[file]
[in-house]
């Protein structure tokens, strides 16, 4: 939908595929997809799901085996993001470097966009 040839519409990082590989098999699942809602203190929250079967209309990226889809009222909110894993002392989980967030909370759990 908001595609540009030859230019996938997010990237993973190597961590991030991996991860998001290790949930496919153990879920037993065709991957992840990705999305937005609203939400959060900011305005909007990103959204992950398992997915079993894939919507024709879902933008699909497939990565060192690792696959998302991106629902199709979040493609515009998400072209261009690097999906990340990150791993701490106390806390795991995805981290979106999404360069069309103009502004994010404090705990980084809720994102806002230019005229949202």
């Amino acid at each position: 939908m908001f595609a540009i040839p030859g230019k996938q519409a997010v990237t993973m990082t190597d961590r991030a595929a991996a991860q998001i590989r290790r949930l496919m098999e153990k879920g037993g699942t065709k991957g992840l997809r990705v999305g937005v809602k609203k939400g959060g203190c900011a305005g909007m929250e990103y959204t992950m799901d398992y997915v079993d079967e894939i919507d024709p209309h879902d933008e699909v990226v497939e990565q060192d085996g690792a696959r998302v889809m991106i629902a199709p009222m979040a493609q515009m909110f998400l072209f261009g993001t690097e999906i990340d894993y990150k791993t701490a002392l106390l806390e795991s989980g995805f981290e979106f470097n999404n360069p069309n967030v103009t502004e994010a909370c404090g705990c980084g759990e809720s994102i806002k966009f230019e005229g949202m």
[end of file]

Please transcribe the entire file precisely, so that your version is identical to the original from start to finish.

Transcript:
[in-house]
């Protein structure tokens, strides 16, 4: 939908595929997809799901085996993001470097966009 040839519409990082590989098999699942809602203190929250079967209309990226889809009222909110894993002392989980967030909370759990 908001595609540009030859230019996938997010990237993973190597961590991030991996991860998001290790949930496919153990879920037993065709991957992840990705999305937005609203939400959060900011305005909007990103959204992950398992997915079993894939919507024709879902933008699909497939990565060192690792696959998302991106629902199709979040493609515009998400072209261009690097999906990340990150791993701490106390806390795991995805981290979106999404360069069309103009502004994010404090705990980084809720994102806002230019005229949202």
């Amino acid at each position: 939908m908001f595609a540009i040839p030859g230019k996938q519409a997010v990237t993973m990082t190597d961590r991030a595929a991996a991860q998001i590989r290790r949930l496919m098999e153990k879920g037993g699942t065709k991957g992840l997809r990705v999305g937005v809602k609203k939400g959060g203190c900011a305005g909007m929250e990103y959204t992950m799901d398992y997915v079993d079967e894939i919507d024709p209309h879902d933008e699909v990226v497939e990565q060192d085996g690792a696959r998302v889809m991106i629902a199709p009222m979040a493609q515009m909110f998400l072209f261009g993001t690097e999906i990340d894993y990150k791993t701490a002392l106390l806390e795991s989980g995805f981290e979106f470097n999404n360069p069309n967030v103009t502004e994010a909370c404090g705990c980084g759990e809720s994102i806002k966009f230019e005229g949202m």